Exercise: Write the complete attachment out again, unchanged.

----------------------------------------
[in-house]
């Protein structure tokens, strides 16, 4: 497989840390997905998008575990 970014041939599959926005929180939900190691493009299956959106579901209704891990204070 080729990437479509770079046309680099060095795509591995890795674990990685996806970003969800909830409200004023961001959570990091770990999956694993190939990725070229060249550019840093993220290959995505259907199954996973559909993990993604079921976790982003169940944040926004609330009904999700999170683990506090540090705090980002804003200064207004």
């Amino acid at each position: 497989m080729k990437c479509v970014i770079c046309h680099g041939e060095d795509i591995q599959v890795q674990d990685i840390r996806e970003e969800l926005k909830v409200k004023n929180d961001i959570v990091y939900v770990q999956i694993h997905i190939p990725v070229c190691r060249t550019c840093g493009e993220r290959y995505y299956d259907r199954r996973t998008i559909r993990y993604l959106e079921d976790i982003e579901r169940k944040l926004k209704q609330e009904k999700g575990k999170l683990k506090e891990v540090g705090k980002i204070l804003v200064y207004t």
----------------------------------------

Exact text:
[in-house]
């Protein structure tokens, strides 16, 4: 497989840390997905998008575990 970014041939599959926005929180939900190691493009299956959106579901209704891990204070 080729990437479509770079046309680099060095795509591995890795674990990685996806970003969800909830409200004023961001959570990091770990999956694993190939990725070229060249550019840093993220290959995505259907199954996973559909993990993604079921976790982003169940944040926004609330009904999700999170683990506090540090705090980002804003200064207004």
């Amino acid at each position: 497989m080729k990437c479509v970014i770079c046309h680099g041939e060095d795509i591995q599959v890795q674990d990685i840390r996806e970003e969800l926005k909830v409200k004023n929180d961001i959570v990091y939900v770990q999956i694993h997905i190939p990725v070229c190691r060249t550019c840093g493009e993220r290959y995505y299956d259907r199954r996973t998008i559909r993990y993604l959106e079921d976790i982003e579901r169940k944040l926004k209704q609330e009904k999700g575990k999170l683990k506090e891990v540090g705090k980002i204070l804003v200064y207004t």